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The purpose of Root Bridge

Posted on 2016-10-29
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Last Modified: 2016-10-29
Knowing that STP is to prevent switching loops.
Well, after you connect the switches together, the STP goes into its calculation to elect the Root Bridge and block redundant  links.  Now will the traffic to the next switch never go from blocked to non-blocked port and vice-versa ?
example:
on the screenshot below, if a PC plugged to Switch B wants to reach a PC plugged to Switch D, will the traffic go B to C then to D or straight B to D.
Also the other way around if PC plugged to Switch D wants to reach PC plugged  to Switch B, will the traffic go D to C then to B or straight D to B?

Thank you
stp
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Question by:jskfan
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by:Predrag Jovic
ID: 41865144
STP root bridge starts with every switch believes that it is the root bridge. Than - negotiate with other switches who have the the best BridgeID. Winner (Highlander - There can be only one) becomes root bridge (all paths lead to Root bridge), for the rest of the switches rules are relatively simple. Simplified version - Find the best (lowest cost path) to the root bridge (Root port) - block the rest of the paths to the root bridge (not exactly, since there can be downstream switches that path should not be blocked - that's why it is simplified version :) ). In reality similar process is happening between non root bridge switches in the case that there are 2 or more paths to reach Root bridge and both switches have the same cost to reach Root bridge. If cost to reach root bridge is the same again switches compare BridgeID values, whoever looses, needs to block alternative path to the root bridge, however the first criteria is always cost to reach root bridge...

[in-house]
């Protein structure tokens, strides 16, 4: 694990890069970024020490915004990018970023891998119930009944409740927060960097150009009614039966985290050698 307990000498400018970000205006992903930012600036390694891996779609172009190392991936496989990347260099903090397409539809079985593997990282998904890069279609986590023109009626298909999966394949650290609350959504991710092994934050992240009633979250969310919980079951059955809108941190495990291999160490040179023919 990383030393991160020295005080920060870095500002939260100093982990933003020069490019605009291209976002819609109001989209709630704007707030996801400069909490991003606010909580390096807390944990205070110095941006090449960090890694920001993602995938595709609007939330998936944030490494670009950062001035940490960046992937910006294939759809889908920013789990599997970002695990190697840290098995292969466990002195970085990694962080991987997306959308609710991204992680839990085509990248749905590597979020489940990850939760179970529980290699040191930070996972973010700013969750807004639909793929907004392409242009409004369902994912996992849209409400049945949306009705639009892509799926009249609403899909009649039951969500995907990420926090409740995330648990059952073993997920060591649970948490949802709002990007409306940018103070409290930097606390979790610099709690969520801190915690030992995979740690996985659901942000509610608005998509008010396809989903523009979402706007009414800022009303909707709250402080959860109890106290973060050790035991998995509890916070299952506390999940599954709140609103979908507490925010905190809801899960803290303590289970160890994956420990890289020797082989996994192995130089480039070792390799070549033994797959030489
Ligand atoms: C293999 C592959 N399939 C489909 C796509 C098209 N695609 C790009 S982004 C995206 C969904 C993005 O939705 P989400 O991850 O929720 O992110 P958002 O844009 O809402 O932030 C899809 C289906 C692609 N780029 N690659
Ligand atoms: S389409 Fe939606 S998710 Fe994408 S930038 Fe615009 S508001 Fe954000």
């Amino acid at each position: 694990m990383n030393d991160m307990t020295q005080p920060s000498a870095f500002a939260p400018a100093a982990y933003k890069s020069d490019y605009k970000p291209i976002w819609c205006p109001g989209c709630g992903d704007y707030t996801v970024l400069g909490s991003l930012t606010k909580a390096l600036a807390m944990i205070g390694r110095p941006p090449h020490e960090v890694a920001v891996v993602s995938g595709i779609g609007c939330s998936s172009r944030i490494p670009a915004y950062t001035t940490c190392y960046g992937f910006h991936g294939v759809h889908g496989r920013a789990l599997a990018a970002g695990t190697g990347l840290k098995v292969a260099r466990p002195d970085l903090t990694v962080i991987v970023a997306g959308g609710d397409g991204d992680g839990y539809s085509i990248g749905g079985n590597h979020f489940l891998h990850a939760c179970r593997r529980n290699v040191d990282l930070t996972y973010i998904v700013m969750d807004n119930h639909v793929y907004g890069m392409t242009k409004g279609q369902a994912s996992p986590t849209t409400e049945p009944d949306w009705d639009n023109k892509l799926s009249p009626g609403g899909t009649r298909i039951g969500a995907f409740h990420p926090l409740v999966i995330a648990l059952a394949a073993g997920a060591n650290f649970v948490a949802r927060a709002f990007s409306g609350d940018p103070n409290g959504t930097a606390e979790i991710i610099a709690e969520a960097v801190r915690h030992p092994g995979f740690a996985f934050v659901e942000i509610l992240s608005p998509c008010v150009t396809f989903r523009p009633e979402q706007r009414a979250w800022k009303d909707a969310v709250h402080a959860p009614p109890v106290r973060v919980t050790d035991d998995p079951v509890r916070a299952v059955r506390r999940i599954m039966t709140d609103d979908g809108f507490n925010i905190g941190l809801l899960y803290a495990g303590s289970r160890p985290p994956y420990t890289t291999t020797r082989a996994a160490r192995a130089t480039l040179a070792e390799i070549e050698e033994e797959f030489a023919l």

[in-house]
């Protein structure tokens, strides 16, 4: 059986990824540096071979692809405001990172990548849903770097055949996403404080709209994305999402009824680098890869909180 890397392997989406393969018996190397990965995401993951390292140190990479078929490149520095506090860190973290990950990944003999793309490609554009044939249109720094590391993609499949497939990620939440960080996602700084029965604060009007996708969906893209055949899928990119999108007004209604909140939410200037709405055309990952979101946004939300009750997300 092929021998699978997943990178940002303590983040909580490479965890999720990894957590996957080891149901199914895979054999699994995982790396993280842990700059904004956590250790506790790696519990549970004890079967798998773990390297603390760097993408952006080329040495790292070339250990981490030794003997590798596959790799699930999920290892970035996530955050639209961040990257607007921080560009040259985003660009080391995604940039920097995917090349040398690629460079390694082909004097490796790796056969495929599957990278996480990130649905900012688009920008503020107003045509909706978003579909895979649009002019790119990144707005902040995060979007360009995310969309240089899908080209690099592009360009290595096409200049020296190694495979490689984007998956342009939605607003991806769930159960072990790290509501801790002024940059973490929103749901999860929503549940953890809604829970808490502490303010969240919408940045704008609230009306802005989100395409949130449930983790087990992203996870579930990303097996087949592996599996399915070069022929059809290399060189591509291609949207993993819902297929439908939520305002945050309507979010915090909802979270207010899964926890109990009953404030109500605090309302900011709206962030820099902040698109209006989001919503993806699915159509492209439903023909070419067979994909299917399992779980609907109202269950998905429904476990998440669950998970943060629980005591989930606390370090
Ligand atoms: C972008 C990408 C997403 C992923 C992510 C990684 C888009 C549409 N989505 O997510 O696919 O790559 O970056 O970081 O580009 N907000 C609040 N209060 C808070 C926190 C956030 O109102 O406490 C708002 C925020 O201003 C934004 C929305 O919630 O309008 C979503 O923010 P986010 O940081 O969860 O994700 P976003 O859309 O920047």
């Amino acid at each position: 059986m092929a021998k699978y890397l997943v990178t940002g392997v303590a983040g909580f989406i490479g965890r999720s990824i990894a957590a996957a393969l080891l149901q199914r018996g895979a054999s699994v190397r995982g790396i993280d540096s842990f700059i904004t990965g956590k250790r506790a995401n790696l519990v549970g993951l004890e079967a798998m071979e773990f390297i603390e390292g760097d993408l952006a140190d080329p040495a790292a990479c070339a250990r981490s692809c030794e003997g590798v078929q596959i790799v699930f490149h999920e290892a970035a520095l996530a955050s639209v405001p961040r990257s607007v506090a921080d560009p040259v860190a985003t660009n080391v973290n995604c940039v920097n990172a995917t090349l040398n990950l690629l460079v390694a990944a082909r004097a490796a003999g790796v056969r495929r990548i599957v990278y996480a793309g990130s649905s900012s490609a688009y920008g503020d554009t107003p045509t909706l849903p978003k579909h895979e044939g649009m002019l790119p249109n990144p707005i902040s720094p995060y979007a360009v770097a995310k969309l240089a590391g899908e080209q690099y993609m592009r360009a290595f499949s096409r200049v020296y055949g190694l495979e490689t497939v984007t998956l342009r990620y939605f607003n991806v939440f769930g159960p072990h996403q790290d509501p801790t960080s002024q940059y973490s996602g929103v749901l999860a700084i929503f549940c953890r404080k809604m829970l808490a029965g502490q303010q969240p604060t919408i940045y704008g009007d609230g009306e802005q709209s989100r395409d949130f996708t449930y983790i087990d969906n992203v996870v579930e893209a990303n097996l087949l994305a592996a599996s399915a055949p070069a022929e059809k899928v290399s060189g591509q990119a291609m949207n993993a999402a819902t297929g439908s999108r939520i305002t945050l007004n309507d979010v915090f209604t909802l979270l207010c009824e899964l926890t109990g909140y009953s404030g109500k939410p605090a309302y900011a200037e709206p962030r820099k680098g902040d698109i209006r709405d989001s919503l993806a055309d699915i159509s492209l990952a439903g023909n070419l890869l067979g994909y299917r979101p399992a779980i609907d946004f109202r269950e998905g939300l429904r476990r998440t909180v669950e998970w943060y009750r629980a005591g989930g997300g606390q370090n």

Purpose of all of this is to prevent bridging loops (or switching loops).

You can read more details in article Spanning Tree Protocol: Bridge ID, Priority, System ID Extension & Root Bridge Election Process.
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by:jskfan
ID: 41865151
I understand how root bridge election happens, What I need to understand, is how network traffic is handled as I mentioned in the example:

on the screenshot above, if a PC plugged to Switch B wants to reach a PC plugged to Switch D, will the traffic go B to C then to D or straight B to D.
Also the other way around if PC plugged to Switch D wants to reach PC plugged  to Switch B, will the traffic go D to C then to B or straight D to B?
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by:Predrag Jovic
ID: 41865163
Traffic will go through unblocked links. In your drawing - without red dots.
From switch B to D path will lead through C. The same is for opposite direction.
(Path B -> D (or D -> B) will not be used as long as path B - D is blocked).
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by:jskfan
ID: 41865175
I have not tested yet ..so if you ping  PC on Switch B from PC on Switch D, ping packets will go through C ?
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Predrag Jovic earned 500 total points
ID: 41865178
Yes in topology with blocked ports marked as above. Block ports can't be used.
Check MAC addresses on ports after ping and you will see the path..
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by:jskfan
ID: 41865228
Thank you
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by:Predrag Jovic
ID: 41865229
You're welcome.
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